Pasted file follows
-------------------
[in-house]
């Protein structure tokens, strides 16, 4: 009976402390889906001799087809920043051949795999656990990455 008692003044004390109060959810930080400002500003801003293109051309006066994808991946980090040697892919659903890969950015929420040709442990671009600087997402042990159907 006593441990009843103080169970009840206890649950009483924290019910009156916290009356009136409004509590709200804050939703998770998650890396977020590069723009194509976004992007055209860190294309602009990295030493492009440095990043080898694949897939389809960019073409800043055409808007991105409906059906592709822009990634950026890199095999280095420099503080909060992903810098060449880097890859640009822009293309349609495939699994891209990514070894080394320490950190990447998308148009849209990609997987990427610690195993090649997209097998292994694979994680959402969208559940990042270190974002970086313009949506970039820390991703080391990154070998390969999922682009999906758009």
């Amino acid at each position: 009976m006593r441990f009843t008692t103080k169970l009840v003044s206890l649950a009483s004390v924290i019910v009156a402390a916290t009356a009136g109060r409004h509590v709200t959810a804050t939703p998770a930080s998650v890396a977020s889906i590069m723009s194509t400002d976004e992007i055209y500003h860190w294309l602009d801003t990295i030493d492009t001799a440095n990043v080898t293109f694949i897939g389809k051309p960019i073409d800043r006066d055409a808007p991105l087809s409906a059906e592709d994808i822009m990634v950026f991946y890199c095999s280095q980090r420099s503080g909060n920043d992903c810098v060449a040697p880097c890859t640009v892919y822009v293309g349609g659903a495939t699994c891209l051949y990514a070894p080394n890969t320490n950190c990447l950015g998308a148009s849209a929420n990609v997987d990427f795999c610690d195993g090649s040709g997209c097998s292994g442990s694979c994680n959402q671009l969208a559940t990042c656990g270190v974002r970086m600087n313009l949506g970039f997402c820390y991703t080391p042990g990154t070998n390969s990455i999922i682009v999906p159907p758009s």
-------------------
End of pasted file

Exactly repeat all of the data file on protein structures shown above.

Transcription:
[in-house]
């Protein structure tokens, strides 16, 4: 009976402390889906001799087809920043051949795999656990990455 008692003044004390109060959810930080400002500003801003293109051309006066994808991946980090040697892919659903890969950015929420040709442990671009600087997402042990159907 006593441990009843103080169970009840206890649950009483924290019910009156916290009356009136409004509590709200804050939703998770998650890396977020590069723009194509976004992007055209860190294309602009990295030493492009440095990043080898694949897939389809960019073409800043055409808007991105409906059906592709822009990634950026890199095999280095420099503080909060992903810098060449880097890859640009822009293309349609495939699994891209990514070894080394320490950190990447998308148009849209990609997987990427610690195993090649997209097998292994694979994680959402969208559940990042270190974002970086313009949506970039820390991703080391990154070998390969999922682009999906758009």
């Amino acid at each position: 009976m006593r441990f009843t008692t103080k169970l009840v003044s206890l649950a009483s004390v924290i019910v009156a402390a916290t009356a009136g109060r409004h509590v709200t959810a804050t939703p998770a930080s998650v890396a977020s889906i590069m723009s194509t400002d976004e992007i055209y500003h860190w294309l602009d801003t990295i030493d492009t001799a440095n990043v080898t293109f694949i897939g389809k051309p960019i073409d800043r006066d055409a808007p991105l087809s409906a059906e592709d994808i822009m990634v950026f991946y890199c095999s280095q980090r420099s503080g909060n920043d992903c810098v060449a040697p880097c890859t640009v892919y822009v293309g349609g659903a495939t699994c891209l051949y990514a070894p080394n890969t320490n950190c990447l950015g998308a148009s849209a929420n990609v997987d990427f795999c610690d195993g090649s040709g997209c097998s292994g442990s694979c994680n959402q671009l969208a559940t990042c656990g270190v974002r970086m600087n313009l949506g970039f997402c820390y991703t080391p042990g990154t070998n390969s990455i999922i682009v999906p159907p758009s």